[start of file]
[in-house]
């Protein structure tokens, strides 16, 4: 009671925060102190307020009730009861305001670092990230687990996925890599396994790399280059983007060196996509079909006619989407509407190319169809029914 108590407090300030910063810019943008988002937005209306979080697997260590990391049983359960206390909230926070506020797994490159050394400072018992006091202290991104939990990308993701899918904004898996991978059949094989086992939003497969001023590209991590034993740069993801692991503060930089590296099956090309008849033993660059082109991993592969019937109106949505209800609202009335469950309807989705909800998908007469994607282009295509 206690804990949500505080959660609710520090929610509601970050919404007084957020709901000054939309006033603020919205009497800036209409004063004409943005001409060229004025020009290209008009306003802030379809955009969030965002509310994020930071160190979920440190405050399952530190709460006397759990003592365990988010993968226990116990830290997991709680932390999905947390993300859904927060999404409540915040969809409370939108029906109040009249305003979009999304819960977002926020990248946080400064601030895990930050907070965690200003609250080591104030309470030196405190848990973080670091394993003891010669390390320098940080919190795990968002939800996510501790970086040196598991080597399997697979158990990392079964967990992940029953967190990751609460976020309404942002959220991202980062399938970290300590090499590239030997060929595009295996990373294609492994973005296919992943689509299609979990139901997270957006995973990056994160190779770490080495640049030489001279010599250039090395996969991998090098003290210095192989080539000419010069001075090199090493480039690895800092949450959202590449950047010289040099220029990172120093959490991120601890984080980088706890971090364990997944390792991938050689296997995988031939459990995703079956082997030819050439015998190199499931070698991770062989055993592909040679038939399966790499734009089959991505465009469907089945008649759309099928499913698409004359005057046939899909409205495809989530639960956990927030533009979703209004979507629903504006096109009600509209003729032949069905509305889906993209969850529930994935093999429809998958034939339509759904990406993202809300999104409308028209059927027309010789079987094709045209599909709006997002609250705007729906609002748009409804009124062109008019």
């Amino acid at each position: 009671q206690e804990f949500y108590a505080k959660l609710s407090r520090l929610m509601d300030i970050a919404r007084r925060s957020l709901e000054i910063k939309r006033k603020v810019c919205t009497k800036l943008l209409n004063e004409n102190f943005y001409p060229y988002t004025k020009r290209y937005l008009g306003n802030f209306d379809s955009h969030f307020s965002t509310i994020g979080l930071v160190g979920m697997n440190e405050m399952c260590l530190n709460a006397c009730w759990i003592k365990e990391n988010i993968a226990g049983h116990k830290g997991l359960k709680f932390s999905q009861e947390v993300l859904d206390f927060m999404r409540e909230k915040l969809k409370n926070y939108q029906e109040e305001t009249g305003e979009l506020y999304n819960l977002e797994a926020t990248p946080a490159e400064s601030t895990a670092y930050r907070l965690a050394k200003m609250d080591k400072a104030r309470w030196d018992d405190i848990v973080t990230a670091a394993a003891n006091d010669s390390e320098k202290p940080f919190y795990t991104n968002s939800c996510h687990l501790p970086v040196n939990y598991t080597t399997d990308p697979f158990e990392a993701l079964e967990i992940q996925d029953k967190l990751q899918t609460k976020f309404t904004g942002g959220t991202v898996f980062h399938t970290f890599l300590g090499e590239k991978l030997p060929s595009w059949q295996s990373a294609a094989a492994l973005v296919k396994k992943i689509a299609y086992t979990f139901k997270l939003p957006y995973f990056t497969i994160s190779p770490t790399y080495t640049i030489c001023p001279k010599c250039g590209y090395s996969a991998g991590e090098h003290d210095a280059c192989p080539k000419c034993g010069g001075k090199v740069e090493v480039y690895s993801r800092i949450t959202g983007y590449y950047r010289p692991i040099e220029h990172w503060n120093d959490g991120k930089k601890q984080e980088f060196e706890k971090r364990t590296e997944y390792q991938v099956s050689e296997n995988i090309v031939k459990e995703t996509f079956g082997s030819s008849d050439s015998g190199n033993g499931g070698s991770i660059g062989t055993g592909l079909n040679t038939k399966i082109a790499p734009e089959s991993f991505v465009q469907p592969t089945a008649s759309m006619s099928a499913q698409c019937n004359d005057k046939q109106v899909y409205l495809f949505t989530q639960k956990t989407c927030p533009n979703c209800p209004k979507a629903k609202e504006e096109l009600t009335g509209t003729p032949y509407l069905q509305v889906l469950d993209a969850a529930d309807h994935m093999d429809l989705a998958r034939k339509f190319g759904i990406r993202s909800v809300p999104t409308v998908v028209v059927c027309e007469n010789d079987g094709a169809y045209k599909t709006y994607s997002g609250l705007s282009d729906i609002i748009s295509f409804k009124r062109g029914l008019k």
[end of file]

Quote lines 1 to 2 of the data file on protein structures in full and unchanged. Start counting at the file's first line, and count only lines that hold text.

[in-house]
């Protein structure tokens, strides 16, 4: 009671925060102190307020009730009861305001670092990230687990996925890599396994790399280059983007060196996509079909006619989407509407190319169809029914 108590407090300030910063810019943008988002937005209306979080697997260590990391049983359960206390909230926070506020797994490159050394400072018992006091202290991104939990990308993701899918904004898996991978059949094989086992939003497969001023590209991590034993740069993801692991503060930089590296099956090309008849033993660059082109991993592969019937109106949505209800609202009335469950309807989705909800998908007469994607282009295509 206690804990949500505080959660609710520090929610509601970050919404007084957020709901000054939309006033603020919205009497800036209409004063004409943005001409060229004025020009290209008009306003802030379809955009969030965002509310994020930071160190979920440190405050399952530190709460006397759990003592365990988010993968226990116990830290997991709680932390999905947390993300859904927060999404409540915040969809409370939108029906109040009249305003979009999304819960977002926020990248946080400064601030895990930050907070965690200003609250080591104030309470030196405190848990973080670091394993003891010669390390320098940080919190795990968002939800996510501790970086040196598991080597399997697979158990990392079964967990992940029953967190990751609460976020309404942002959220991202980062399938970290300590090499590239030997060929595009295996990373294609492994973005296919992943689509299609979990139901997270957006995973990056994160190779770490080495640049030489001279010599250039090395996969991998090098003290210095192989080539000419010069001075090199090493480039690895800092949450959202590449950047010289040099220029990172120093959490991120601890984080980088706890971090364990997944390792991938050689296997995988031939459990995703079956082997030819050439015998190199499931070698991770062989055993592909040679038939399966790499734009089959991505465009469907089945008649759309099928499913698409004359005057046939899909409205495809989530639960956990927030533009979703209004979507629903504006096109009600509209003729032949069905509305889906993209969850529930994935093999429809998958034939339509759904990406993202809300999104409308028209059927027309010789079987094709045209599909709006997002609250705007729906609002748009409804009124062109008019």